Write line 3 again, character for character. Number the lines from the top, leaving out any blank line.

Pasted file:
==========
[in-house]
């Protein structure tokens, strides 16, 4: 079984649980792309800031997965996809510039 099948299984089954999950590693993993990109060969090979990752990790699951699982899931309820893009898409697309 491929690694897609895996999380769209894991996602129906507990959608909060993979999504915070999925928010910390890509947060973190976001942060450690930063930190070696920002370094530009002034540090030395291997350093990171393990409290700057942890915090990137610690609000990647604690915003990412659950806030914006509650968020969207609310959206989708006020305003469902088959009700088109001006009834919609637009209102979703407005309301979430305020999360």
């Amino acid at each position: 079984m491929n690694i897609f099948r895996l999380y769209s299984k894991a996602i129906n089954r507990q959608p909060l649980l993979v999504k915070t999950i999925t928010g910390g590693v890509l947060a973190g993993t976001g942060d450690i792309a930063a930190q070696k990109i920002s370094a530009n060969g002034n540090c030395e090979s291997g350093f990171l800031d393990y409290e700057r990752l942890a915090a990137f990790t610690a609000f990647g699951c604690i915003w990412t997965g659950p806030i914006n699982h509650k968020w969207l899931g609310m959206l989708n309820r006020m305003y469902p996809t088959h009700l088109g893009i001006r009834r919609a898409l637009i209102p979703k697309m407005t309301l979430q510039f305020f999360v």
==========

């Amino acid at each position: 079984m491929n690694i897609f099948r895996l999380y769209s299984k894991a996602i129906n089954r507990q959608p909060l649980l993979v999504k915070t999950i999925t928010g910390g590693v890509l947060a973190g993993t976001g942060d450690i792309a930063a930190q070696k990109i920002s370094a530009n060969g002034n540090c030395e090979s291997g350093f990171l800031d393990y409290e700057r990752l942890a915090a990137f990790t610690a609000f990647g699951c604690i915003w990412t997965g659950p806030i914006n699982h509650k968020w969207l899931g609310m959206l989708n309820r006020m305003y469902p996809t088959h009700l088109g893009i001006r009834r919609a898409l637009i209102p979703k697309m407005t309301l979430q510039f305020f999360v």